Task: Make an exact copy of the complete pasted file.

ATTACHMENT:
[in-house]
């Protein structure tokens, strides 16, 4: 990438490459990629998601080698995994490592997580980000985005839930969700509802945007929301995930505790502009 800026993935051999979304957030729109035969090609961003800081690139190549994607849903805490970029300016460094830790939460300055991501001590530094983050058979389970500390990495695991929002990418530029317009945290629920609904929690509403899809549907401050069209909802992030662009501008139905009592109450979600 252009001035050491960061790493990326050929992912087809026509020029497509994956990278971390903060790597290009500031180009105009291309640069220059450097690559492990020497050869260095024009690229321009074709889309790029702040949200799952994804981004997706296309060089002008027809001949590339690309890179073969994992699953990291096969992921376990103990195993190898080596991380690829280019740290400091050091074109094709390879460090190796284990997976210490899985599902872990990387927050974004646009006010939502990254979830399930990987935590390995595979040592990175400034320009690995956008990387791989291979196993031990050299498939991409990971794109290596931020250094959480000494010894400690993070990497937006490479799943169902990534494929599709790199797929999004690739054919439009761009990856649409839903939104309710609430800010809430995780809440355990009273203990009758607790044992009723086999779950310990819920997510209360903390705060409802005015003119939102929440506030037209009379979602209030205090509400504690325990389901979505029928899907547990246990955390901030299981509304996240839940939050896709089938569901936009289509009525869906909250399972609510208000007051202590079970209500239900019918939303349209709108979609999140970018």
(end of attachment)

[in-house]
């Protein structure tokens, strides 16, 4: 990438490459990629998601080698995994490592997580980000985005839930969700509802945007929301995930505790502009 800026993935051999979304957030729109035969090609961003800081690139190549994607849903805490970029300016460094830790939460300055991501001590530094983050058979389970500390990495695991929002990418530029317009945290629920609904929690509403899809549907401050069209909802992030662009501008139905009592109450979600 252009001035050491960061790493990326050929992912087809026509020029497509994956990278971390903060790597290009500031180009105009291309640069220059450097690559492990020497050869260095024009690229321009074709889309790029702040949200799952994804981004997706296309060089002008027809001949590339690309890179073969994992699953990291096969992921376990103990195993190898080596991380690829280019740290400091050091074109094709390879460090190796284990997976210490899985599902872990990387927050974004646009006010939502990254979830399930990987935590390995595979040592990175400034320009690995956008990387791989291979196993031990050299498939991409990971794109290596931020250094959480000494010894400690993070990497937006490479799943169902990534494929599709790199797929999004690739054919439009761009990856649409839903939104309710609430800010809430995780809440355990009273203990009758607790044992009723086999779950310990819920997510209360903390705060409802005015003119939102929440506030037209009379979602209030205090509400504690325990389901979505029928899907547990246990955390901030299981509304996240839940939050896709089938569901936009289509009525869906909250399972609510208000007051202590079970209500239900019918939303349209709108979609999140970018």